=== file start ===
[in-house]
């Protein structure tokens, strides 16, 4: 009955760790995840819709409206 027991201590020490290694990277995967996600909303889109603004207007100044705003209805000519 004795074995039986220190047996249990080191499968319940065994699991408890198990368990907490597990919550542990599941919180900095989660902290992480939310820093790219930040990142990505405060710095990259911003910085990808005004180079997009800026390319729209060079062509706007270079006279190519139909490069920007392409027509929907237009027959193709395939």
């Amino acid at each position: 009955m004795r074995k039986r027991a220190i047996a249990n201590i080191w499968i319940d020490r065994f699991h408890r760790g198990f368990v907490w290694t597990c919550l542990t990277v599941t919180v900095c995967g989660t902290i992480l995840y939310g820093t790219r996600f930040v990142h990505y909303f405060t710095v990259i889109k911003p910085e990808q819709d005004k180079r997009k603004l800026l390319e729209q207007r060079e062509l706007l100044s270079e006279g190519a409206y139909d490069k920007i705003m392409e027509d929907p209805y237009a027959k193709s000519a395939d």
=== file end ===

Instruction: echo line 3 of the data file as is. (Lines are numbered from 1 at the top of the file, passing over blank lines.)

């Amino acid at each position: 009955m004795r074995k039986r027991a220190i047996a249990n201590i080191w499968i319940d020490r065994f699991h408890r760790g198990f368990v907490w290694t597990c919550l542990t990277v599941t919180v900095c995967g989660t902290i992480l995840y939310g820093t790219r996600f930040v990142h990505y909303f405060t710095v990259i889109k911003p910085e990808q819709d005004k180079r997009k603004l800026l390319e729209q207007r060079e062509l706007l100044s270079e006279g190519a409206y139909d490069k920007i705003m392409e027509d929907p209805y237009a027959k193709s000519a395939d």